Posted inStuff I’ve Been Hearing

Empty Spaces

Orchestre de Chambre de Lausanne, Heinz Holliger: “Schönberg: Kammersymphonie Op. 9, Sechs Kleine Stücke, Op. 19; Webern: Symphonie, Op. 21, Fünf Sätze, Op. 5” (Fuga Libera) Zehava Gal, Laurence Dale, Veronique Dietschy, Carl Johan Falkman, et. al. “La tragédie de Carmen” Bertrand Chamayou: “Messiaen: Vingt Regards sur l’enfant Jésus” (Erato) “I can take any empty […]

Posted inInterview

Conscious Decoupling

“Hi, my name is Flora and I am an instrument.” With these words, Flora Marlene Geißelbrecht introduced her program, titled “Viola and Voice, Sybils and Songs,” for the Berlin Prize for Young Artists. But it wasn’t just a welcome—it was also a description and a summary, in typically laconic Viennese fashion. The young Austrian was […]

Posted inPlaylist

A Richard Taruskin Playlist

Musicologist Richard Taruskin, who died on July 1 at the age of 77, once recalled a note he’d received from his colleague Susan McClary, saying that the two were “among the few comic writers in an otherwise grim and humorless discipline.”  At times, this could be “funny ha-ha.” After quoting a set of debatable claims […]

Posted inReview

 Love, Anger, Agency

Kate Molleson begins Sound within Sound: Opening Our Ears to the Twentieth Century with a loud call for change. “I write this book out of love and anger. The love, because I want to shout from the rooftops that classical music is gripping, essential, personally and politically game changing. The anger, because I can’t shout proudly about a […]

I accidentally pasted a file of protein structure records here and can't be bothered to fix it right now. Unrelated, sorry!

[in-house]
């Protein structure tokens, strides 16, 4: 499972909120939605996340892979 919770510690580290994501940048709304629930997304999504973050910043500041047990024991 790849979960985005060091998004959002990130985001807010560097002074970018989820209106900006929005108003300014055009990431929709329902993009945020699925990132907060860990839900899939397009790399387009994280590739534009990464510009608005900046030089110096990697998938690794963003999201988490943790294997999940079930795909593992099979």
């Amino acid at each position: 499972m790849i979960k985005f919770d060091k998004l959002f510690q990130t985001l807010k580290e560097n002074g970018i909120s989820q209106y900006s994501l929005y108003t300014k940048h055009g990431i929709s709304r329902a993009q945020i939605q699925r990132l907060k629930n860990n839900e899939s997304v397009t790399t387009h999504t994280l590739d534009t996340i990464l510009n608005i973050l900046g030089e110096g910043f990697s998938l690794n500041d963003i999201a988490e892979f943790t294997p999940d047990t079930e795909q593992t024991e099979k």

Posted inStuff I’ve Been Hearing

Time Future

Danish String Quartet: “Prism IV” (ECM) Wild Up: “Julius Eastman Vol. 2: Joy Boy” (New Amsterdam) “Time present and time past are both perhaps present in time future,” writes T.S. Eliot at the beginning of his Four Quartets. The work was in part inspired by Beethoven’s String Quartet Op. 132, which Eliot found “quite inexhaustible” […]

Posted inInterview

Title Change

Has New York’s Metropolitan Opera, led by manager Peter Gelb since 2006 and probably at once the most beloved and most hated institution in all of classical music, been going through an astonishing rough patch? Or has its visibility simply made it a lightning rod for systemic issues facing the entire field? The last seven […]

Posted inOpinion

Cartographies of Meaning

At the 64th annual Grammy Awards ceremony, Ukrainian president Volodymyr Zelensky posed the question: “What is more opposite to music?” and answered, “The silence of ruined cities and killed people.” Dressed in his now-iconic khaki t-shirt, Zelensky evoked in a short video the silence which Ukrainians are facing in their own land, and exhorted musicians […]

Posted inInterview

The Birth of a New Ritual

As a child, Alvin Curran would lie in bed at his parents’ Providence, Rhode Island home and listen to the counterpoint between the booms of trains shunting together at a nearby rail yard and foghorns down at the harbor a few miles away. “Was that a piece of music?” I ask him. “Absolutely,” he replies. […]

Posted inStuff I’ve Been Hearing

An Elegant Matrix

Patricia Kopatchinskaja, Joonas Ahonen: “Le monde selon George Antheil” (Alpha Classics) Florent Ghys: “Ritournelles” (Cantaloupe) Florent Ghys: “Mosaïques” (Cantaloupe) Latvian Radio Choir, Sigvards Kļava: “John Cage: Choral Works” (Ondine) The fact that you are reading this article right now owes much to a request posed to composer George Antheil in 1940: “Hedy Lamarr wants to […]